Rossland Energy Diet goes viral across Kootenays
The enormously successful Rossland Energy Diet pilot project has spawned the Kootenay Energy Diet as Fortis BC now pounds regional pavement to drum up municipal support and homeowner interest in a slough of rebates and other incentives to improve the energy efficiency of residential and business buildings.
Pictured above, Rossland’s Michelle Laurie participated in the 2012 Rossland Energy Diet, and now her beaming son Ira is, quite literally, the poster child for the Kootenay Energy Diet.
Patricia Dehnel, the project manager for PowerSense Fortis BC, was joined by Steve Ash of the Rossland Sustainability Commission’s Energy Task Force, to appeal to Rossland’s council on Monday evening for continued city support of the project. Council has also been challenged to match program incentives that Castlegar and Grand Forks have offered their residents.
Dehnel reviewed the success of the 2012 program in Rossland in which 22 per cent of the town’s households participated, of whom 80 per cent completed improvements, injecting $1.6 million into the local economy, much of it in the form of rebates and other financial incentives from the federal and provincial governments, as well as from FortisBC.
Participants have seen reductions in their energy bills from 20 to 50 per cent, and the savings are reflected in newly certified Energuide ratings for their homes, not to mention greater comfort at home, Dehnel said.
She said the program was forged through partnerships that helped homeowners “overcome barriers” and develop “personalized programs” to have their homes assessed for potential energy upgrades, and then find ways to finance those upgrades through grants, low-interest loans, and energy savings.
Originally concocted by Rossland’s Energy Task Force, the program was strongly championed by FortisBC from the outset. Rossland was an ideal place for a pilot project, with homes here using an average of 40 per cent more electricity than a typical BC home. The Energy Diet soon found additional partners in the municipality, the Nelson and District Credit Union, and the Columbia Basin Trust.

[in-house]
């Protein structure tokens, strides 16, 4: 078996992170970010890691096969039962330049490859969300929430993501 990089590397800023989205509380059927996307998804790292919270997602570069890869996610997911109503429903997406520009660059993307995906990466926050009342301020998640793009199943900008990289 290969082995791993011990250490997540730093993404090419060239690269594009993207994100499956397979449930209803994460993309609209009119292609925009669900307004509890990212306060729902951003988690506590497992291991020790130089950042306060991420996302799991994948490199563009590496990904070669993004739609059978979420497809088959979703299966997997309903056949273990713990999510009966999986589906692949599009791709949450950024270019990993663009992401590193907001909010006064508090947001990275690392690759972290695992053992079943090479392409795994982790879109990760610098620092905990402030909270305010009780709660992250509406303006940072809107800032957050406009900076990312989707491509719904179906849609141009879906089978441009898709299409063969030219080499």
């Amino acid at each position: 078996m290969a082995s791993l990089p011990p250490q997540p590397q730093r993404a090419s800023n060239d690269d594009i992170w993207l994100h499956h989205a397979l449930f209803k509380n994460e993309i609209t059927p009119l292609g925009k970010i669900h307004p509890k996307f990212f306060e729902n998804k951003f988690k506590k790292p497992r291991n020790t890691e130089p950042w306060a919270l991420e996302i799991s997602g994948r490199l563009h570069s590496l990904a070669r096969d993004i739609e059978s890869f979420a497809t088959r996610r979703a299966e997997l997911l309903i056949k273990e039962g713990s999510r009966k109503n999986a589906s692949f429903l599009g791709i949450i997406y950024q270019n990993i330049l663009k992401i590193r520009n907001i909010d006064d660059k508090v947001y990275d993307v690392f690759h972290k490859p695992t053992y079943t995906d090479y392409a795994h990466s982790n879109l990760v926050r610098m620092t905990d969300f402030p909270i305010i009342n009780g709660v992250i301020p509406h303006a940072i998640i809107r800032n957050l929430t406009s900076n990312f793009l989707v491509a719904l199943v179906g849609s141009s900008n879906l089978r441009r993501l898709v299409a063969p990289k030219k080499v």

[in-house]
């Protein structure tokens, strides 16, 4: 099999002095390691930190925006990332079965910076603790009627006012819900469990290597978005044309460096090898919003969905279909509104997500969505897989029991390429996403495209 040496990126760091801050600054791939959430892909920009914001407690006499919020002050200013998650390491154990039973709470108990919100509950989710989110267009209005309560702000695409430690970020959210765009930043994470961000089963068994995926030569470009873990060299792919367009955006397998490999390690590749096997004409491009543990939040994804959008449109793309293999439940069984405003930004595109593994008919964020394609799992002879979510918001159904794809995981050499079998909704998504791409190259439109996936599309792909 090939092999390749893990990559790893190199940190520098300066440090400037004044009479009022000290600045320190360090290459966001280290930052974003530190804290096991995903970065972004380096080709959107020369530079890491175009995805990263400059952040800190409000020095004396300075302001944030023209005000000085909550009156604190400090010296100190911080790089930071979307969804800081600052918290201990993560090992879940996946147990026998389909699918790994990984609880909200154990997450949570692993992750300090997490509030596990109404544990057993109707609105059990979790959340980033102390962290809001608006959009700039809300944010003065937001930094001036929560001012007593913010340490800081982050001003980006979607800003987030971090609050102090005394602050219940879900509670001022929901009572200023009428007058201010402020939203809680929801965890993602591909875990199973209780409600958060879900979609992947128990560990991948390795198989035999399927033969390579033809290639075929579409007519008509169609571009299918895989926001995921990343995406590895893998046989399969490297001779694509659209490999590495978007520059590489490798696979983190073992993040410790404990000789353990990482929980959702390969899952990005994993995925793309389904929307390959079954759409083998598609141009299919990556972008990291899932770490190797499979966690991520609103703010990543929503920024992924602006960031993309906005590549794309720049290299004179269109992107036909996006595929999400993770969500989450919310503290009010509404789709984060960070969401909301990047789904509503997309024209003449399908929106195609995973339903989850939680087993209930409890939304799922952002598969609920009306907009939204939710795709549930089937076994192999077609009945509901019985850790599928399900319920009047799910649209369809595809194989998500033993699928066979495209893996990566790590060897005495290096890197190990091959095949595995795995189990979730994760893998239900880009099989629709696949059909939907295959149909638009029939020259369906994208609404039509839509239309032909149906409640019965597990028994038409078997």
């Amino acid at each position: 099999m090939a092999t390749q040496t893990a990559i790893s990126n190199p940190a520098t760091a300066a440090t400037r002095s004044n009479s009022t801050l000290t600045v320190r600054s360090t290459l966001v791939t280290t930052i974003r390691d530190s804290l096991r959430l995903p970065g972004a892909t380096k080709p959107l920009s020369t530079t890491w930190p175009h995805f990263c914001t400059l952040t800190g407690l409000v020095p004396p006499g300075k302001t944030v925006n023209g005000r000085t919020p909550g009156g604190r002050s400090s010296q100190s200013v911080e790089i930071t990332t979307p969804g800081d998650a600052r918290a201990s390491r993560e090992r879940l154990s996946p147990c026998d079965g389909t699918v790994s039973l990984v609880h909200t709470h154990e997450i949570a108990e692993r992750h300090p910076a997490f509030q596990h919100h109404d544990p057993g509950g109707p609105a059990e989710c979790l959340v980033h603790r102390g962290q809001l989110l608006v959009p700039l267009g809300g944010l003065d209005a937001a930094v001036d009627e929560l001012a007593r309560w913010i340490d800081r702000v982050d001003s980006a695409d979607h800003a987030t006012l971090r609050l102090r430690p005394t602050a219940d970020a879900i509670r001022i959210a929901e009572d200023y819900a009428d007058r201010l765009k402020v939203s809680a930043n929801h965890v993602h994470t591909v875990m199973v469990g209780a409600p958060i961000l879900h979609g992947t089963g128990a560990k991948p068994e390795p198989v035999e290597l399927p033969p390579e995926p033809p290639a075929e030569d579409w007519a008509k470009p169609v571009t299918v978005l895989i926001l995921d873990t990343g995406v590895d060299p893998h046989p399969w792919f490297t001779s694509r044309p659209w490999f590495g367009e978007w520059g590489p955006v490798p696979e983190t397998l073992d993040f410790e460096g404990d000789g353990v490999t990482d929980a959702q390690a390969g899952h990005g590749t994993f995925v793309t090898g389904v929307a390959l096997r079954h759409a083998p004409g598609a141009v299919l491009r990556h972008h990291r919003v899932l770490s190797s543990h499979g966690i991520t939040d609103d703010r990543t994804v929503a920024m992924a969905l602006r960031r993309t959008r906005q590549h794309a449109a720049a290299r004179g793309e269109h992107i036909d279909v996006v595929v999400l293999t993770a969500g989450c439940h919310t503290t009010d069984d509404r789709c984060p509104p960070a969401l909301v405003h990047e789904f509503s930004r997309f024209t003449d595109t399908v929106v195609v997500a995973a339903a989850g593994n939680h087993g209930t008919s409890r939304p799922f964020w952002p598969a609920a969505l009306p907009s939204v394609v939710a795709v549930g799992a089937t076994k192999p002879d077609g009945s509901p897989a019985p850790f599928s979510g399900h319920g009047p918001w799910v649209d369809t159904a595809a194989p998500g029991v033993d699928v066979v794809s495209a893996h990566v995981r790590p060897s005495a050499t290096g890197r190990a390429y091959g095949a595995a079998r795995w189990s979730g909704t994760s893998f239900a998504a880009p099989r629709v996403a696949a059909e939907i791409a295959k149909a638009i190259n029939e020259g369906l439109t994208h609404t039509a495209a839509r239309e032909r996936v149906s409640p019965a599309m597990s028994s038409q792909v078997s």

The success garnered regional and even international interest, Dehnel said, so now FortisBC is replicating the program in many communities, now with additional support from the regional districts of Central Kootenay and Kootenay Boundary.
The official launch of the Kootenay Energy Diet took place on May 22 in Castlegar, and community launches in Salmo and Castlegar followed. Between now and September, FortisBC has launches planned for Midway, Trail, Grand Forks, Slocan, Creston, and Kaslo.
Rosslanders too will have a chance to participate in this round, and the launch here will take place at the Miners’ Hall on June 12 from 7 to 9 p.m.
The community launches will include a trade show of “enerventions,” slick tools to help shave watts.
Kootenay Energy Diet participants will have access to heavily subsidized energy assessments, only $60 for an initial home assessment and a post-assessment by Mar 31, 2014, at the much-reduced cost of $150. These assessments are used to determine not only Energuide ratings, but also to help homeowners identify the most cost-effective renovations, and the renovations that will earn LiveSmart BC provincial incentives, and FortisBC rebates.
In addition, program participants will qualify for low interest, long amortization loans to fund the renovations. Participating financial institutions now include not only the NDCU, but also Kootenay Savings Credit Union, Heritage Credit Union, Grand Forks Credit Union, and the Creston & District Credit Union.
Participants will also receive free lighting, low-flow showerheads, and pipe insulation.
For more information, visit the FortisBC site.